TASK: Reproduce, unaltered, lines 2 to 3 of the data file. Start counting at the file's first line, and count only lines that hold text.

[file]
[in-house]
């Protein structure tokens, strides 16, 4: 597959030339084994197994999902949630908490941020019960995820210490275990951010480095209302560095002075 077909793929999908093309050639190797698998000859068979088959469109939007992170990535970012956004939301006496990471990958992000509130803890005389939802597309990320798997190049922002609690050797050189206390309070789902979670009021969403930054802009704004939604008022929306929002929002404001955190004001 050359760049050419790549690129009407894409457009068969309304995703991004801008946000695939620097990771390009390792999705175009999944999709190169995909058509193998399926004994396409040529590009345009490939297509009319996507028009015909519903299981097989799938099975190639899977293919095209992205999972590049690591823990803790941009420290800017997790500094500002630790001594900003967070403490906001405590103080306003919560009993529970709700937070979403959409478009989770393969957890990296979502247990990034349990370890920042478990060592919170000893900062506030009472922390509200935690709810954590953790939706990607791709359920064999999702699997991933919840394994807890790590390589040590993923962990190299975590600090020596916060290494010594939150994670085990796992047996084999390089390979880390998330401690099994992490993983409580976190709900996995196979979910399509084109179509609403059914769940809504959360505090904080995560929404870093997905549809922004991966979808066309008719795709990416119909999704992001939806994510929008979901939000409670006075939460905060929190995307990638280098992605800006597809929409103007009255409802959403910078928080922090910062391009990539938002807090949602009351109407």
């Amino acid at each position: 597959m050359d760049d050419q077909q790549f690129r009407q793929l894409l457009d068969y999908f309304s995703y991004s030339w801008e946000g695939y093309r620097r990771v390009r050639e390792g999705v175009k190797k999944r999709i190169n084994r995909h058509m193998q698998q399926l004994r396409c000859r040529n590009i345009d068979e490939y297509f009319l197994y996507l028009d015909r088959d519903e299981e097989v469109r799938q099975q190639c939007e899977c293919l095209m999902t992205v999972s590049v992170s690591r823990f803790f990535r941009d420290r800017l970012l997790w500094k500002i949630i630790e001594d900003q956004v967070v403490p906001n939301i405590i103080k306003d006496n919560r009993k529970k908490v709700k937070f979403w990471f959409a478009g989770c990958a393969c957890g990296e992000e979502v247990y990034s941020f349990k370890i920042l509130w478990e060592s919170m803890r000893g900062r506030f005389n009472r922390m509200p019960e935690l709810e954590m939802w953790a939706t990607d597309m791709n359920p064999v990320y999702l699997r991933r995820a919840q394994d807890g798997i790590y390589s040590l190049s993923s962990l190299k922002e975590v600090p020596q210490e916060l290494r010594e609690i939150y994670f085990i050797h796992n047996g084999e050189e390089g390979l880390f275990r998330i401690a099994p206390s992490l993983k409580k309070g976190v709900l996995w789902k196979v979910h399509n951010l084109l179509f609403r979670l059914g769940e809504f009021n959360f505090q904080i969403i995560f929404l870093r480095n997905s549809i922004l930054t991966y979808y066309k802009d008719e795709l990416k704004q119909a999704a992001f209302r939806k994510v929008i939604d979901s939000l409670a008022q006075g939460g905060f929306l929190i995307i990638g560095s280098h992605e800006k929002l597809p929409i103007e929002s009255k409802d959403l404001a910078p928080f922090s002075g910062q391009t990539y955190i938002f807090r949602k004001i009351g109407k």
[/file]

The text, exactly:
């Protein structure tokens, strides 16, 4: 597959030339084994197994999902949630908490941020019960995820210490275990951010480095209302560095002075 077909793929999908093309050639190797698998000859068979088959469109939007992170990535970012956004939301006496990471990958992000509130803890005389939802597309990320798997190049922002609690050797050189206390309070789902979670009021969403930054802009704004939604008022929306929002929002404001955190004001 050359760049050419790549690129009407894409457009068969309304995703991004801008946000695939620097990771390009390792999705175009999944999709190169995909058509193998399926004994396409040529590009345009490939297509009319996507028009015909519903299981097989799938099975190639899977293919095209992205999972590049690591823990803790941009420290800017997790500094500002630790001594900003967070403490906001405590103080306003919560009993529970709700937070979403959409478009989770393969957890990296979502247990990034349990370890920042478990060592919170000893900062506030009472922390509200935690709810954590953790939706990607791709359920064999999702699997991933919840394994807890790590390589040590993923962990190299975590600090020596916060290494010594939150994670085990796992047996084999390089390979880390998330401690099994992490993983409580976190709900996995196979979910399509084109179509609403059914769940809504959360505090904080995560929404870093997905549809922004991966979808066309008719795709990416119909999704992001939806994510929008979901939000409670006075939460905060929190995307990638280098992605800006597809929409103007009255409802959403910078928080922090910062391009990539938002807090949602009351109407």
């Amino acid at each position: 597959m050359d760049d050419q077909q790549f690129r009407q793929l894409l457009d068969y999908f309304s995703y991004s030339w801008e946000g695939y093309r620097r990771v390009r050639e390792g999705v175009k190797k999944r999709i190169n084994r995909h058509m193998q698998q399926l004994r396409c000859r040529n590009i345009d068979e490939y297509f009319l197994y996507l028009d015909r088959d519903e299981e097989v469109r799938q099975q190639c939007e899977c293919l095209m999902t992205v999972s590049v992170s690591r823990f803790f990535r941009d420290r800017l970012l997790w500094k500002i949630i630790e001594d900003q956004v967070v403490p906001n939301i405590i103080k306003d006496n919560r009993k529970k908490v709700k937070f979403w990471f959409a478009g989770c990958a393969c957890g990296e992000e979502v247990y990034s941020f349990k370890i920042l509130w478990e060592s919170m803890r000893g900062r506030f005389n009472r922390m509200p019960e935690l709810e954590m939802w953790a939706t990607d597309m791709n359920p064999v990320y999702l699997r991933r995820a919840q394994d807890g798997i790590y390589s040590l190049s993923s962990l190299k922002e975590v600090p020596q210490e916060l290494r010594e609690i939150y994670f085990i050797h796992n047996g084999e050189e390089g390979l880390f275990r998330i401690a099994p206390s992490l993983k409580k309070g976190v709900l996995w789902k196979v979910h399509n951010l084109l179509f609403r979670l059914g769940e809504f009021n959360f505090q904080i969403i995560f929404l870093r480095n997905s549809i922004l930054t991966y979808y066309k802009d008719e795709l990416k704004q119909a999704a992001f209302r939806k994510v929008i939604d979901s939000l409670a008022q006075g939460g905060f929306l929190i995307i990638g560095s280098h992605e800006k929002l597809p929409i103007e929002s009255k409802d959403l404001a910078p928080f922090s002075g910062q391009t990539y955190i938002f807090r949602k004001i009351g109407k």